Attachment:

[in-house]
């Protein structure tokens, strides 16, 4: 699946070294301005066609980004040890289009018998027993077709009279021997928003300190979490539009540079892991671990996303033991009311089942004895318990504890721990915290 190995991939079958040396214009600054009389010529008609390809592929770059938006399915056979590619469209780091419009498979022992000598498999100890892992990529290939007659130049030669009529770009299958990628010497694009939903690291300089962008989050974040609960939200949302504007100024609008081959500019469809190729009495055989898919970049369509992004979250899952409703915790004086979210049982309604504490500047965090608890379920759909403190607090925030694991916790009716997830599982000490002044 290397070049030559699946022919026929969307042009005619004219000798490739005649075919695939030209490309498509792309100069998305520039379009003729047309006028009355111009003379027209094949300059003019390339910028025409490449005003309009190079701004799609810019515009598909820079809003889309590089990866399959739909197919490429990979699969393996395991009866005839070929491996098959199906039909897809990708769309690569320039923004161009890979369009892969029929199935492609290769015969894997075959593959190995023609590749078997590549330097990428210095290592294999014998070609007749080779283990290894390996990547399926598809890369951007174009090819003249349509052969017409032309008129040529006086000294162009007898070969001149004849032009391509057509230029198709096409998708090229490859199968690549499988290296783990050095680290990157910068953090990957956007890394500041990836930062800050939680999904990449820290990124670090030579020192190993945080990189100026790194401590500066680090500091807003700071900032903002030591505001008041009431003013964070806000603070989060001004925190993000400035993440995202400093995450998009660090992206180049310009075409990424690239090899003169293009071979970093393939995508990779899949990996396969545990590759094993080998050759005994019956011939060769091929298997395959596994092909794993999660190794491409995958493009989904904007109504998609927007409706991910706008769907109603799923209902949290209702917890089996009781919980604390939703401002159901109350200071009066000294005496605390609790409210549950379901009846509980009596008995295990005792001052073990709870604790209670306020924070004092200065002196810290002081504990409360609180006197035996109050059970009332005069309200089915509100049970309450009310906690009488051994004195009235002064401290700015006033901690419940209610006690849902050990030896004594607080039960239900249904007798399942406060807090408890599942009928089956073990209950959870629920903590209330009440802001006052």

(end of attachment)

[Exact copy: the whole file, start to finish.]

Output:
[in-house]
């Protein structure tokens, strides 16, 4: 699946070294301005066609980004040890289009018998027993077709009279021997928003300190979490539009540079892991671990996303033991009311089942004895318990504890721990915290 190995991939079958040396214009600054009389010529008609390809592929770059938006399915056979590619469209780091419009498979022992000598498999100890892992990529290939007659130049030669009529770009299958990628010497694009939903690291300089962008989050974040609960939200949302504007100024609008081959500019469809190729009495055989898919970049369509992004979250899952409703915790004086979210049982309604504490500047965090608890379920759909403190607090925030694991916790009716997830599982000490002044 290397070049030559699946022919026929969307042009005619004219000798490739005649075919695939030209490309498509792309100069998305520039379009003729047309006028009355111009003379027209094949300059003019390339910028025409490449005003309009190079701004799609810019515009598909820079809003889309590089990866399959739909197919490429990979699969393996395991009866005839070929491996098959199906039909897809990708769309690569320039923004161009890979369009892969029929199935492609290769015969894997075959593959190995023609590749078997590549330097990428210095290592294999014998070609007749080779283990290894390996990547399926598809890369951007174009090819003249349509052969017409032309008129040529006086000294162009007898070969001149004849032009391509057509230029198709096409998708090229490859199968690549499988290296783990050095680290990157910068953090990957956007890394500041990836930062800050939680999904990449820290990124670090030579020192190993945080990189100026790194401590500066680090500091807003700071900032903002030591505001008041009431003013964070806000603070989060001004925190993000400035993440995202400093995450998009660090992206180049310009075409990424690239090899003169293009071979970093393939995508990779899949990996396969545990590759094993080998050759005994019956011939060769091929298997395959596994092909794993999660190794491409995958493009989904904007109504998609927007409706991910706008769907109603799923209902949290209702917890089996009781919980604390939703401002159901109350200071009066000294005496605390609790409210549950379901009846509980009596008995295990005792001052073990709870604790209670306020924070004092200065002196810290002081504990409360609180006197035996109050059970009332005069309200089915509100049970309450009310906690009488051994004195009235002064401290700015006033901690419940209610006690849902050990030896004594607080039960239900249904007798399942406060807090408890599942009928089956073990209950959870629920903590209330009440802001006052």